Since then the effects of repeated concussive events on the brain, like those endured in a game of football, have become public knowledge, thanks to articles in scientific journals and mainstream media, not to mention books, TV specials, a feature film and the promising young linebacker who famously left the game not long ago explicitly for safety reasons. Public knowledge, despite the NFL’s ugly campaign to discredit the pathologist who believed he was helping when he discovered chronic traumatic encephalopathy, or CTE, more than a decade ago, and the League’s big-tobacco-like attempts to quash or contradict the science since then. CTE was first discovered in the brain of a Steeler -- good old Mike Webster, from the Steel Curtain days, dead at 50.
The fact that the giant football machine grinds on despite the known risks to players’ sanity and lifespans can be explained by many things, the top two surely being love of the game and money. When did it go from being a sport to being a $10 billion corporatized entertainment industry? Perhaps I’m naïve, and football was always about greed. Still, the level of venality and greed and cynicism required to perpetuate a business that depends on millions of people watching young men shorten their lives is breathtaking. (So is NFL commissioner Roger Goodell’s $44 million salary.) Professional football, in Steve Almond’s words, is “capitalism on steroids.”
A third reason must be willful ignorance. I’m guilty. For a long time I filed away the information at hand so I could keep enjoying the occasional game. Because I loved football. I loved that thrilling moment when a fullback disappears into a swarm of defensive linemen and then suddenly bursts free on the other side, or when a long-legged wide receiver runs down the field and suddenly turns, reaches his arms up as in some holy supplication, plucks the arcing ball right out of the air and carries it across the goal line. Recently, I was sitting at the bar of the Chili’s in the Southwest terminal of the Tampa airport during a long layover. The place was crowded, every seat taken. There were television screens all around us. Every single one was tuned to the game, and every single face was tilted upward, watching. I saw an interception reflected in the glasses of the man across from me. Faithful to my vow, I didn’t look at the TV, but it was the sound that got me -- the roar of the crowd and the voice of the announcer, sounds as familiar to me as my best and most deeply embedded memories. Sounds that made me happy.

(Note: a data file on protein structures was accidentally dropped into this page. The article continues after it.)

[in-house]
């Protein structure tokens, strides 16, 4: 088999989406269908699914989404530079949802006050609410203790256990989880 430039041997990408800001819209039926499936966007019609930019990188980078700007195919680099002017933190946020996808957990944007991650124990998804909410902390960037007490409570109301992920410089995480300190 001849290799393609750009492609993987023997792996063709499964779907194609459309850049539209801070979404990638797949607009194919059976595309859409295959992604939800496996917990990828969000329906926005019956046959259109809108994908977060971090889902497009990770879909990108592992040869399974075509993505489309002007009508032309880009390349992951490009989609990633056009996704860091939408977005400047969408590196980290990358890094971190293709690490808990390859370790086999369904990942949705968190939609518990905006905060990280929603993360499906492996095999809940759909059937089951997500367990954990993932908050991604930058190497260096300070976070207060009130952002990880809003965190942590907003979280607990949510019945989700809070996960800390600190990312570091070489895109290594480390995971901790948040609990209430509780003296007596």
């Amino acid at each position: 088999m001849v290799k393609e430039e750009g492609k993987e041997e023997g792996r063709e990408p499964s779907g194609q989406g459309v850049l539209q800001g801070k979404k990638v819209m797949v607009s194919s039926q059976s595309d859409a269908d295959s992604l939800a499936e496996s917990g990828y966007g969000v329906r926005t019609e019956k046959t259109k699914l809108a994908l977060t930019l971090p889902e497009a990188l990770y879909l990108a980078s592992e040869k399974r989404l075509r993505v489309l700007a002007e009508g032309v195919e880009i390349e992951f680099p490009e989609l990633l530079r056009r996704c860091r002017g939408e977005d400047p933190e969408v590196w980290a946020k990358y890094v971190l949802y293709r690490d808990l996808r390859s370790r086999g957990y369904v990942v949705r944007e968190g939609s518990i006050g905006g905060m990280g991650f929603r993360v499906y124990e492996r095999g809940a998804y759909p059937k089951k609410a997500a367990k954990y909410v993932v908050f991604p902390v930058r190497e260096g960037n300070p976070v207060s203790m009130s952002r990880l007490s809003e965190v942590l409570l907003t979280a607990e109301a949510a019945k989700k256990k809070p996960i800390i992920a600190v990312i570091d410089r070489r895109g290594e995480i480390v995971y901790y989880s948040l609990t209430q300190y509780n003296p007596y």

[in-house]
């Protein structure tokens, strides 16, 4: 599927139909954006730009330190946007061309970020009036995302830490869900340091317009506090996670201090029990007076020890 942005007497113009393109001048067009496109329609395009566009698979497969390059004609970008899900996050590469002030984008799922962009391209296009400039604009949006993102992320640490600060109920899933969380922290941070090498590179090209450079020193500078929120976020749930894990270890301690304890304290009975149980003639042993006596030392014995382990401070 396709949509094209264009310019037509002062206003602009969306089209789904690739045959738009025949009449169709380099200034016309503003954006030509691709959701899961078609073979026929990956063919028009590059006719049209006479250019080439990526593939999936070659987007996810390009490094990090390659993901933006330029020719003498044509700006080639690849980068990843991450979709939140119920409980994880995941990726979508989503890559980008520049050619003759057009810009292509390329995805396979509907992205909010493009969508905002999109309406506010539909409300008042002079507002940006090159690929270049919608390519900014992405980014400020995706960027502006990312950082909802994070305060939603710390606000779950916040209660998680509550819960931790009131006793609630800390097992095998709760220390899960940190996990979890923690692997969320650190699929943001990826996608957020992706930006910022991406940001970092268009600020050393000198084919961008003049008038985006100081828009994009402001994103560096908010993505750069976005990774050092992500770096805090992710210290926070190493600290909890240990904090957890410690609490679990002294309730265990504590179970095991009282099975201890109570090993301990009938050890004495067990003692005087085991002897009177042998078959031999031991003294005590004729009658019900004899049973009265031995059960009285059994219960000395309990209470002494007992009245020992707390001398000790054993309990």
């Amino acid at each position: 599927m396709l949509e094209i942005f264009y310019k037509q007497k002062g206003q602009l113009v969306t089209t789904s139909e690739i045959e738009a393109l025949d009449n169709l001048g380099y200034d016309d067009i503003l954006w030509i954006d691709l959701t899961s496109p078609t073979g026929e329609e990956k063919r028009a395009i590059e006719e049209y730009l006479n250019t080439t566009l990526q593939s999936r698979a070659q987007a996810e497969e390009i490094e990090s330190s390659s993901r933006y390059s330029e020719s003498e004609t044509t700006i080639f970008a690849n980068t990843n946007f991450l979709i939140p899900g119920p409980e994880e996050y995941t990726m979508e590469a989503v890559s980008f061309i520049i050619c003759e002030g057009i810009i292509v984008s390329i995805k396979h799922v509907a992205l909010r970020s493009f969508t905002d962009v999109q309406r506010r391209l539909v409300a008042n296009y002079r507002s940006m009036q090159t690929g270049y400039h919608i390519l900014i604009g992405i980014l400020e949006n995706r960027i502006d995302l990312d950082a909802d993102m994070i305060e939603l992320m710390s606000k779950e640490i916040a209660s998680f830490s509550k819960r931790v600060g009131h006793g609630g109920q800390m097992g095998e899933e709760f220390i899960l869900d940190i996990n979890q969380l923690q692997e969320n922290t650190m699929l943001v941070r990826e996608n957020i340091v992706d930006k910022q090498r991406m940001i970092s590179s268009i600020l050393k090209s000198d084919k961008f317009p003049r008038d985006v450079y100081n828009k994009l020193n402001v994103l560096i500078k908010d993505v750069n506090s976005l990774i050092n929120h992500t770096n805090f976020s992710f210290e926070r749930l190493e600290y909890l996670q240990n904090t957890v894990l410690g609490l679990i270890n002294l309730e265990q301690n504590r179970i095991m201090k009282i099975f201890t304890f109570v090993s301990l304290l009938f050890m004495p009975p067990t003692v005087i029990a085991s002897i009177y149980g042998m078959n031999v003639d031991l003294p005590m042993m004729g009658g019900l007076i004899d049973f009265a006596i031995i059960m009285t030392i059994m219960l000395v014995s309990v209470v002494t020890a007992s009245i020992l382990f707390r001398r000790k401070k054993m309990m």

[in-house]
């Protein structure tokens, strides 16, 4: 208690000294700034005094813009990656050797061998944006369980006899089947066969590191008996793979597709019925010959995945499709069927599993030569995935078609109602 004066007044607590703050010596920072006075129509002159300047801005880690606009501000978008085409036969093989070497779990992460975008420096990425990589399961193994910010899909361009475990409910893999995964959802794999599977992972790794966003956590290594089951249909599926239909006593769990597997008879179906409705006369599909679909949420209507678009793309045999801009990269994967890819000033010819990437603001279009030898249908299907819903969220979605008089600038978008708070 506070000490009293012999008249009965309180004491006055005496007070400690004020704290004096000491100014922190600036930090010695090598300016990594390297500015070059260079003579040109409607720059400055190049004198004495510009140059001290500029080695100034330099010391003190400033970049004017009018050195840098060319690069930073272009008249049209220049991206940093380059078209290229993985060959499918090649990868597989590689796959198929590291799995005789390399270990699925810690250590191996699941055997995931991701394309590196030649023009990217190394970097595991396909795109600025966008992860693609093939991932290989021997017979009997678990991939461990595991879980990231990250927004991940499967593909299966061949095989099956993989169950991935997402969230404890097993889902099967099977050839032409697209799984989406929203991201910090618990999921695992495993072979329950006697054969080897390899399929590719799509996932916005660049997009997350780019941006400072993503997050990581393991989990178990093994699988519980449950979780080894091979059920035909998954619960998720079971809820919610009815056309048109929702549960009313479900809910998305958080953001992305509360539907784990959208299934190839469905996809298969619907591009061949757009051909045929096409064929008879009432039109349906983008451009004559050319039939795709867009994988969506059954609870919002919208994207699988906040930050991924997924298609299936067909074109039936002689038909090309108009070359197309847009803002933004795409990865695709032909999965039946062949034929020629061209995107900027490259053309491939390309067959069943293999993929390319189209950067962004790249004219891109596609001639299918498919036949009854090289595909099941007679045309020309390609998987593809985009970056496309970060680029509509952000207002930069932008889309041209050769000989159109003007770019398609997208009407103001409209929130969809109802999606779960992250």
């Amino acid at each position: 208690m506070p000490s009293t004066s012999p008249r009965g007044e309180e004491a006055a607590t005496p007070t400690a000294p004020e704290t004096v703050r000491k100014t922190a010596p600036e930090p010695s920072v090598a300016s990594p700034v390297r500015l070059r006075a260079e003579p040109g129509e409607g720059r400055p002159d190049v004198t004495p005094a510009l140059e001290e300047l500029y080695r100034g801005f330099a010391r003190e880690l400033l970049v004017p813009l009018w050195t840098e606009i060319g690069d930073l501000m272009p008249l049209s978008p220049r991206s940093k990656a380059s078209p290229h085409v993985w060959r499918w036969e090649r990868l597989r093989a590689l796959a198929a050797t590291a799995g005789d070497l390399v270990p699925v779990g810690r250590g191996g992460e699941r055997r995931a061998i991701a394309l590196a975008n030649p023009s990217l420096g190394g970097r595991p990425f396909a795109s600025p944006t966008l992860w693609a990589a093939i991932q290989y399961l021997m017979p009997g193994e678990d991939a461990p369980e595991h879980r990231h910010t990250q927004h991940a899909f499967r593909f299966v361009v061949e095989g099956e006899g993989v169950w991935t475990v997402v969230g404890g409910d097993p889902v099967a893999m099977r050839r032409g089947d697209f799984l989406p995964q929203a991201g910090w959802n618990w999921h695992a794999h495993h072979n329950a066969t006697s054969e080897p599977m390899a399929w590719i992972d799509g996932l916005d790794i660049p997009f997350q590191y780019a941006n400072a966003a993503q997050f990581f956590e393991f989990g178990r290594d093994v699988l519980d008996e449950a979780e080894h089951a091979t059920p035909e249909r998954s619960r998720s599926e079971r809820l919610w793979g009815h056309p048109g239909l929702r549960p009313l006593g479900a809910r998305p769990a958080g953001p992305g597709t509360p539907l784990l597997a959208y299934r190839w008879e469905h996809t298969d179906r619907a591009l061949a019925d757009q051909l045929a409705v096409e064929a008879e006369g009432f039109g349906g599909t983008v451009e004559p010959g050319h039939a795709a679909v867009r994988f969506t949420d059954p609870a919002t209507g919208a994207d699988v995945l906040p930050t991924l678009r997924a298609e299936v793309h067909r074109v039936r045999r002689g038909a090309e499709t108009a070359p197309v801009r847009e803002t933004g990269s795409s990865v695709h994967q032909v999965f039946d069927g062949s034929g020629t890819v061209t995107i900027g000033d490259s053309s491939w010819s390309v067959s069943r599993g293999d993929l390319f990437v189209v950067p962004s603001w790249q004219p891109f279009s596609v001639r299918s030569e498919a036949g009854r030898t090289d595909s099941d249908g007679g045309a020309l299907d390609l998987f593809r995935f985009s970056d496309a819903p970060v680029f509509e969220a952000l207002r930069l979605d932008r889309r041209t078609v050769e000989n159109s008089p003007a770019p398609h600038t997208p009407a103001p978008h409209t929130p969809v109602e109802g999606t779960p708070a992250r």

I hadn’t wanted to lose that. I hadn’t allowed myself to sit with the truth, to apprehend the ugliness of the business. But once you see something for what it is, you can’t unsee it. And I can’t ignore it anymore. Now the cheers of spectators, rising from their seats in ecstatic levitation over a completed pass on a third down, sound to me like blood thirst.
And there’s the rest of it, too, the ignoble aura that hovers over professional football like flies over meat: the preening machismo, the reports of sexual assault and domestic abuse, the salaries that are an insult to any working person, the new stadiums that are an insult to anyone without a decent local public school, the embarrassingly regressive cheerleaders, the creepy racial dynamic of white “owners” sending mostly black men, their bodies hormonally engineered to inflict maximum damage, onto the field like gladiators. Was it always like this? Why are we comfortable watching men harm each other (and looking away when they harm women)?
Nostalgia is powerful voodoo. It can make you keep things -- letters, ticket stubs, a dining room table -- you have no room or use for. It can draw you back to a particular place time and time again. It can dress an ugly truth in the pretty clothes of willful ignorance, or in the black-and-gold uniform that still stops your heart and sends you hurtling back to cool fall days in the field next door and cold winter Sundays at the stadium, when you knew so little of the world as to still feel at home in it.
Maybe part of getting old is letting go, resigning yourself to loss. Loss of illusion. Loss of that time in your life when you didn’t know better and perhaps didn’t need to, when you and your father hadn’t yet drifted apart, when the most important thing was playing with the boys and you could count on your dad telling you to go out for a pass -- Go long! Go long! -- and you did, you went long and made the catch, and you cradled the ball that had just thunked itself perfectly and painfully against your solar plexus, and you dodged the older boys who grabbed at your elbows and ankles, and you felt the rapture of that glorious euphoric run all the way to the end zone, your skin hot and cold at the same time, that long movie moment when everyone was behind you and only field and trees before you and you were smiling wide at the world.